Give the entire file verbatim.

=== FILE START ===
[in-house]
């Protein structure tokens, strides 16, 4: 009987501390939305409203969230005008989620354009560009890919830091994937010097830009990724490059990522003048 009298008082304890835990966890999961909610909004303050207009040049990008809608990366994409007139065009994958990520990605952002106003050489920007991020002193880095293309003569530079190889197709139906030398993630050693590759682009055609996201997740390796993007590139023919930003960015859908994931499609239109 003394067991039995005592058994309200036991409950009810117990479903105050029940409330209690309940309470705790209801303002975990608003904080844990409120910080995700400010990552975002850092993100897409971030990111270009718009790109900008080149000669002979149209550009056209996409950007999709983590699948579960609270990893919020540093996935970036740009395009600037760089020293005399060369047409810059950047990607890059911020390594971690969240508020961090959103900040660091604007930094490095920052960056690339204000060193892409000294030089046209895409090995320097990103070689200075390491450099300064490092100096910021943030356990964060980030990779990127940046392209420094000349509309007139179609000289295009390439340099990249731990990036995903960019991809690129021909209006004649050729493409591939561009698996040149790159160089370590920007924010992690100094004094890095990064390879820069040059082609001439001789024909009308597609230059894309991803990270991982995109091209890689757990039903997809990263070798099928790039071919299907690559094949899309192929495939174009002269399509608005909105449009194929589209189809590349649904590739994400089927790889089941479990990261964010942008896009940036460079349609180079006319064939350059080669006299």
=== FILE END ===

[in-house]
């Protein structure tokens, strides 16, 4: 009987501390939305409203969230005008989620354009560009890919830091994937010097830009990724490059990522003048 009298008082304890835990966890999961909610909004303050207009040049990008809608990366994409007139065009994958990520990605952002106003050489920007991020002193880095293309003569530079190889197709139906030398993630050693590759682009055609996201997740390796993007590139023919930003960015859908994931499609239109 003394067991039995005592058994309200036991409950009810117990479903105050029940409330209690309940309470705790209801303002975990608003904080844990409120910080995700400010990552975002850092993100897409971030990111270009718009790109900008080149000669002979149209550009056209996409950007999709983590699948579960609270990893919020540093996935970036740009395009600037760089020293005399060369047409810059950047990607890059911020390594971690969240508020961090959103900040660091604007930094490095920052960056690339204000060193892409000294030089046209895409090995320097990103070689200075390491450099300064490092100096910021943030356990964060980030990779990127940046392209420094000349509309007139179609000289295009390439340099990249731990990036995903960019991809690129021909209006004649050729493409591939561009698996040149790159160089370590920007924010992690100094004094890095990064390879820069040059082609001439001789024909009308597609230059894309991803990270991982995109091209890689757990039903997809990263070798099928790039071919299907690559094949899309192929495939174009002269399509608005909105449009194929589209189809590349649904590739994400089927790889089941479990990261964010942008896009940036460079349609180079006319064939350059080669006299």